Jane Rule Burdine
The first time I ever saw Jane Rule was in the very late 1990s when I had just moved to Oxford, Mississippi. My first sighting of her is probably similar to many people's. I was standing on the front porch of Taylor Catfish, waiting for a table, looking out toward a big turn in the road. Cars were steadily pulling in and out of the gravel parking lot, large groups of overdressed college kids were filling their styrofoam cups with beer stashed in the back of their trucks, smaller groups of not-so-overdressed locals and Oxford townies were doing the same, and the sun was setting in that beautiful way it does over the little town of Taylor, Mississippi. The porch to the catfish place was packed and loud; live music from inside blared out into the evening outside every time the front door opened....which was several times a minute. It was jumping, as they say.
The catfish place was wild but the rest of the little town was very still and quiet. You could see pretty much all of it from the porch and, as I looked past the turn in the road, I noticed a little golf cart starting to put-put its way down the driveway of a rather gorgeous old house that was only about 40 yards away. The golf cart slowly turned right and headed toward the porch of the catfish place, making a direct b-line to the front porch despite crowds and traffic. I wondered why this person didn't just walk to get catfish considering they lived almost directly next door. But then, as the golf cart got closer, I saw that it was being driven by a tiny, beautiful little woman with a loose pile of ash-blonde hair on her head. She wore small spectacles and was driving the golf cart with only one hand because in the other hand she was holding a glass filled with what had to be ice & whisky. The ice was loudly tinkling in the glass as she drove over the rocky parking lot approaching the porch. Before she had parked her golf cart in front of the catfish place at least five men had stepped off the porch to personally and enthusiastically greet her. The party that had been happening on the front porch of the catfish place immediately relocated ten steps away to the golf cart.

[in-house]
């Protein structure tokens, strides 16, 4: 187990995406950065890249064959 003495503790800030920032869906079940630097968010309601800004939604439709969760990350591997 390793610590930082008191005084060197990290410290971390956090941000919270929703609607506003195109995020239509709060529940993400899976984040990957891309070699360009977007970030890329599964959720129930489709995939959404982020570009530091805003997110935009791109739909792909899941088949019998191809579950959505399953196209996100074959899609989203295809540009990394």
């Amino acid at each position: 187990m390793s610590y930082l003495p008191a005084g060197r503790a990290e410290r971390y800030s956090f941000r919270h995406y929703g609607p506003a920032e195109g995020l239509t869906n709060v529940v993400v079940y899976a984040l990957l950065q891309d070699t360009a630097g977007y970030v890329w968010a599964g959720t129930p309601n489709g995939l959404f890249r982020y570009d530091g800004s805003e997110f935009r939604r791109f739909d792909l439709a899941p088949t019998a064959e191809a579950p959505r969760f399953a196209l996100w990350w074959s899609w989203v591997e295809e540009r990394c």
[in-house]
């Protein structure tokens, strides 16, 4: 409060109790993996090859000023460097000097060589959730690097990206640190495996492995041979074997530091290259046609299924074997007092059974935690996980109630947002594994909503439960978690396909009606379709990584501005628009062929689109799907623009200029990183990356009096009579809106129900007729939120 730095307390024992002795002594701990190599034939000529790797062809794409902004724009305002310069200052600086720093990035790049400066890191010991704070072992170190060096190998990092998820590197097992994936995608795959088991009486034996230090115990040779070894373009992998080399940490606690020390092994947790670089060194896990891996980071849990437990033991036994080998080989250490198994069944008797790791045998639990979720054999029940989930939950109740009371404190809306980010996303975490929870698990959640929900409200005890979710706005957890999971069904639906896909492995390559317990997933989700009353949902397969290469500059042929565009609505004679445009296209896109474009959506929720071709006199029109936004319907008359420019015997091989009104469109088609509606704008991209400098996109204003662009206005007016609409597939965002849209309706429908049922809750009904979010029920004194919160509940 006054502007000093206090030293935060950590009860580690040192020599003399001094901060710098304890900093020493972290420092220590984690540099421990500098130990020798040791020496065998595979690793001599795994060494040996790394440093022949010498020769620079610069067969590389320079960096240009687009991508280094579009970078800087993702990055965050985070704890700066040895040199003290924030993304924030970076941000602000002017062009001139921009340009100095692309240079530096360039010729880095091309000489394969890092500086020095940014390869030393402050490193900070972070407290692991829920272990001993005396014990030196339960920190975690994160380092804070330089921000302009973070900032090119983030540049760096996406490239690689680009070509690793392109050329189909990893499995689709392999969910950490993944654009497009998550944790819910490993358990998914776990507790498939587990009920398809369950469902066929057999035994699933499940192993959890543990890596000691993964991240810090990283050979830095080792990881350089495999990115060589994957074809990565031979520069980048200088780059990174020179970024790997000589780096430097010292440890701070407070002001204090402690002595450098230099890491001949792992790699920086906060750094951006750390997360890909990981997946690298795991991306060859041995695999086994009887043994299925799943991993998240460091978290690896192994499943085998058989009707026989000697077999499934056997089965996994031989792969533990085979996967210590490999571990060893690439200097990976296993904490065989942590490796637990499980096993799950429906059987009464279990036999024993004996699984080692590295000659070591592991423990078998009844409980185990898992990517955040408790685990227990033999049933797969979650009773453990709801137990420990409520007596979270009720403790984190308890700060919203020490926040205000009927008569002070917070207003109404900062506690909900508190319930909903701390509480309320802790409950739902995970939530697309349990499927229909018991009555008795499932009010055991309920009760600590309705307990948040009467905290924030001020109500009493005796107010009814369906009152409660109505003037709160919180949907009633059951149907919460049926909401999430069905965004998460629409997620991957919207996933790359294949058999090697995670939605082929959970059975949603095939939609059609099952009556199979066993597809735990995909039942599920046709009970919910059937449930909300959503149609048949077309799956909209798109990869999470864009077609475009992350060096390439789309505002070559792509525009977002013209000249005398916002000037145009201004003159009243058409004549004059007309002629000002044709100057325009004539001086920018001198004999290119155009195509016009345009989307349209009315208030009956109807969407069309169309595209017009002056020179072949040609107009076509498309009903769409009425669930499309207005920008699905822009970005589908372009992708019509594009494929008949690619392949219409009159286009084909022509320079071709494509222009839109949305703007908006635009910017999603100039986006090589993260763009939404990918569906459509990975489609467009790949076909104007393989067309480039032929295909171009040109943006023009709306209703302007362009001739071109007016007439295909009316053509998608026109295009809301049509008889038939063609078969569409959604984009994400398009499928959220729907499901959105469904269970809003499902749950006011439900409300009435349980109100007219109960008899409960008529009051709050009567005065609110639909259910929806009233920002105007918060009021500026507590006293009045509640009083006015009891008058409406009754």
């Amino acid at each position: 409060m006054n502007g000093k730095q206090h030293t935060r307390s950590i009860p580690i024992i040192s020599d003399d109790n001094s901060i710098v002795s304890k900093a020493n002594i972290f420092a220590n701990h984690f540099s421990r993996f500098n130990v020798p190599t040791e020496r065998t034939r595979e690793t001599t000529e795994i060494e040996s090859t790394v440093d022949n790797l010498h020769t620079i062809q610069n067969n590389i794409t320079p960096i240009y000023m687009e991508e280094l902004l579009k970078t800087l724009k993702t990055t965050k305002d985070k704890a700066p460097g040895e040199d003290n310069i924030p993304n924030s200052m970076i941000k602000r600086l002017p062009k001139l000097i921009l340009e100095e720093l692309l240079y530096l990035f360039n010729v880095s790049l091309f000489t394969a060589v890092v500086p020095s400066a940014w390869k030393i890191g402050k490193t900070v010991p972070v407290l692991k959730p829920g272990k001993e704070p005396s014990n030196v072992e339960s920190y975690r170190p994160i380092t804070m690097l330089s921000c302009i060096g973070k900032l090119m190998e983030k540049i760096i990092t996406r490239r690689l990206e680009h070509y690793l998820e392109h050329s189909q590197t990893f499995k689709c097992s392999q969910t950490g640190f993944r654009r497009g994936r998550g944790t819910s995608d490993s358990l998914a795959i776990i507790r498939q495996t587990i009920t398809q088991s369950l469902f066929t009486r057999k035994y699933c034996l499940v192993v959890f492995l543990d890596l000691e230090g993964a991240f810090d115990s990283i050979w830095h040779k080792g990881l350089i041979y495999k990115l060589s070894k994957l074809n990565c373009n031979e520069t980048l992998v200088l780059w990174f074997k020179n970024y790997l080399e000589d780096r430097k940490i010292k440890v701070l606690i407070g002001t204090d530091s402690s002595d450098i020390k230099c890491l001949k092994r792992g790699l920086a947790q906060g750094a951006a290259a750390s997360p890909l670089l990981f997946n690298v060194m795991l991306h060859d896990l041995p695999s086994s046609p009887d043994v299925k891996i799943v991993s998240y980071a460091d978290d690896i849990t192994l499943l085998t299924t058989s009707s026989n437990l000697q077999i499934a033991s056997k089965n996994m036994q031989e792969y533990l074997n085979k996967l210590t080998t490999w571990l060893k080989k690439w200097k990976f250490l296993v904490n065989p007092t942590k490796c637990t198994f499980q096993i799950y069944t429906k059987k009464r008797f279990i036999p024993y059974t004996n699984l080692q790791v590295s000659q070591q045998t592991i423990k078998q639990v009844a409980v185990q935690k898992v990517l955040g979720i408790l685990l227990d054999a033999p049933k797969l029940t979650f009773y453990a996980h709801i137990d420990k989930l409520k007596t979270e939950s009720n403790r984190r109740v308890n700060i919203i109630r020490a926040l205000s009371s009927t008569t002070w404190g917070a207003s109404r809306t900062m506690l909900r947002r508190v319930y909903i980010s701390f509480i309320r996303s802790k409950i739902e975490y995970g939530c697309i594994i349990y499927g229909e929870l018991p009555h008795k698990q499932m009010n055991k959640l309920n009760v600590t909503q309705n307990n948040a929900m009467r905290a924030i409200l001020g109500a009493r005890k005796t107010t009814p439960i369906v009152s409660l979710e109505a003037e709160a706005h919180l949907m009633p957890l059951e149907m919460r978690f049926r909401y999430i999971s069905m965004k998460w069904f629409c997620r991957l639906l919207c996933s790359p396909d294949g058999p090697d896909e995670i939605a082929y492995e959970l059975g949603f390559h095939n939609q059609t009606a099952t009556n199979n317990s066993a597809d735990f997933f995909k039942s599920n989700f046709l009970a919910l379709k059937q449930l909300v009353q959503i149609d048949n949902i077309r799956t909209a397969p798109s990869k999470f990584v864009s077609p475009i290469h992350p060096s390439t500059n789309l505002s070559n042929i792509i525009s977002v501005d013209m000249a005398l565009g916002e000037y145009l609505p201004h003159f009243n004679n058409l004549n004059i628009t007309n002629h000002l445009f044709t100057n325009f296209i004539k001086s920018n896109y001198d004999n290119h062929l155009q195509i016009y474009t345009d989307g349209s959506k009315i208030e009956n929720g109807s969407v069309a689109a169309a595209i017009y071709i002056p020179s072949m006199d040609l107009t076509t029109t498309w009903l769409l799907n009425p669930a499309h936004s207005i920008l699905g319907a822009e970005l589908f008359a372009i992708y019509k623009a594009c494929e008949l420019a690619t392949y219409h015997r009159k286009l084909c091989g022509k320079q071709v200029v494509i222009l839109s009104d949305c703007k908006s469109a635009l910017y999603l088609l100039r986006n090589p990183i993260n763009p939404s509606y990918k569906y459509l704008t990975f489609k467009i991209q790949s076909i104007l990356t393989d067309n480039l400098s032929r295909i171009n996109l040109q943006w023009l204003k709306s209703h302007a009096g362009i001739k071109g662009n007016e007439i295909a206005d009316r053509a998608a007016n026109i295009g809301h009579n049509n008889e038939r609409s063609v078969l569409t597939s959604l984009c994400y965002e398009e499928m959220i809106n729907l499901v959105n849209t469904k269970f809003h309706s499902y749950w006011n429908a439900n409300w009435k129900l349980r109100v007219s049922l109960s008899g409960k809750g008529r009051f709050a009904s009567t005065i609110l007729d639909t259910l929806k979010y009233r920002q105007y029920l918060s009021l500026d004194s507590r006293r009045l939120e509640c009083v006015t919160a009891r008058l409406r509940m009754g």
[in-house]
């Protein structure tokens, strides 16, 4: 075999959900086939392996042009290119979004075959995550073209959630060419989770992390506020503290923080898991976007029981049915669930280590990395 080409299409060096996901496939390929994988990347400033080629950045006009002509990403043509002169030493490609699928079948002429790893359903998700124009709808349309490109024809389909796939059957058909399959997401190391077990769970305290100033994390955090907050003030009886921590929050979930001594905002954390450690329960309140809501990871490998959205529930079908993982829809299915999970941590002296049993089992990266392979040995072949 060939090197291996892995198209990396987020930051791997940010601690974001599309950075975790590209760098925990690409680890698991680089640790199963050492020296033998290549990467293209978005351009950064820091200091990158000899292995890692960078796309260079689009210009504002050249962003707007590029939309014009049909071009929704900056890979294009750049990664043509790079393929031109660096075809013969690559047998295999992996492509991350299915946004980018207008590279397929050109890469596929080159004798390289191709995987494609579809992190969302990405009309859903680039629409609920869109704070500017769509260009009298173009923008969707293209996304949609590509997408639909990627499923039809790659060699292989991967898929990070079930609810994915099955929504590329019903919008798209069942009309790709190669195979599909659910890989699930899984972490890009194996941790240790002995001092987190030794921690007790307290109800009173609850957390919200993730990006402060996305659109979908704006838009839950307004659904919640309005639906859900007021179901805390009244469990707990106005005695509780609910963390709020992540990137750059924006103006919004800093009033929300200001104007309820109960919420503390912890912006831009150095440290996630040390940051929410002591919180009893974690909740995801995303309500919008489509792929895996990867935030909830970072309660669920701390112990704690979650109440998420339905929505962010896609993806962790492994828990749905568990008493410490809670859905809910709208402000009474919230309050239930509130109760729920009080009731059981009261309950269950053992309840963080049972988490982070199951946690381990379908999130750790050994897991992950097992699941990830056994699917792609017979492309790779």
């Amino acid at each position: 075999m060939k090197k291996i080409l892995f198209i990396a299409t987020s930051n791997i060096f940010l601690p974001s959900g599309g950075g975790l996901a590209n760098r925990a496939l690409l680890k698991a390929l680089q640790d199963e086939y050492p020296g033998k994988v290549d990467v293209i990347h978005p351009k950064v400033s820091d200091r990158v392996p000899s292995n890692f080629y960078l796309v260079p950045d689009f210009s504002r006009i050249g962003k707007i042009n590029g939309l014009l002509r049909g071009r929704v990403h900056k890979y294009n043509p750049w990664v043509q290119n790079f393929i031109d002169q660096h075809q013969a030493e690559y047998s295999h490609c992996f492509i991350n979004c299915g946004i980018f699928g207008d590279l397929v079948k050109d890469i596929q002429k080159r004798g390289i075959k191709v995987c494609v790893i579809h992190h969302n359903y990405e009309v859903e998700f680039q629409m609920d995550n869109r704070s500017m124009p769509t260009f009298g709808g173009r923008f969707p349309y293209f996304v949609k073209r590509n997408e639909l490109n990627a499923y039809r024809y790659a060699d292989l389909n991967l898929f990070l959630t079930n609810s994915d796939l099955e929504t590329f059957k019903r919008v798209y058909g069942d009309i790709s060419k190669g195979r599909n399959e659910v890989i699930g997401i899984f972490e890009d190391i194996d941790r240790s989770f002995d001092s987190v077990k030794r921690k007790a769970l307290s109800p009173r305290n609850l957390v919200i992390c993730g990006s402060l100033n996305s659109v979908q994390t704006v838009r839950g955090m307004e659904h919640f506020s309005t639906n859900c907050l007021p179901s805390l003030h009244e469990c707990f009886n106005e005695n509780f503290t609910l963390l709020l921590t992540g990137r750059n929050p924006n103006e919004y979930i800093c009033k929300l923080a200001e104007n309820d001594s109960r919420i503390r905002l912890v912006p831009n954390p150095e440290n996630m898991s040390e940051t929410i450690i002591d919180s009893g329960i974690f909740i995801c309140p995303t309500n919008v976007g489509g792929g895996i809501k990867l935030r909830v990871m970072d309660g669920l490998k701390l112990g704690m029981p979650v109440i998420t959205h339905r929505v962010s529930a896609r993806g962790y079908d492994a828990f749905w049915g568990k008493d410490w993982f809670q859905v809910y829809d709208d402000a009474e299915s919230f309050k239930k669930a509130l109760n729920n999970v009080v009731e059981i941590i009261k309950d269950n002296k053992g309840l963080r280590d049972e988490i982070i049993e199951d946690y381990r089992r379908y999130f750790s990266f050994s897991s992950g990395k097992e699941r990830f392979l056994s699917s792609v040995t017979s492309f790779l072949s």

"Who is that?" I asked my friend.
"You dont know her? She's an artist. Jane Rule. She's also the mayor of Taylor," he answered.
I watched her accept the attention with big waves and hugs. And she must be funny, I thought, because she's got them all laughing. And she drives a golf cart 40 yards with a drink in her hand while serving as mayor...And she's an artist living in that incredible house...And they're all calling her by her first and last name!
"Man," I said to my friend as I watched Jane Rule,"I wanna be her when I grow up." But he didn't hear me. He'd already stepped off the porch.
We are thrilled to have Jane Rule Burdine's work here at Yalo Studio. Read more about Jane Rule Burdine's life and work in this Oxford American profile
and the then join us for her Yalo Studio opening on Friday, February 21st, 6:00- 8:30 pm with after party at Crawdad Hole Jr!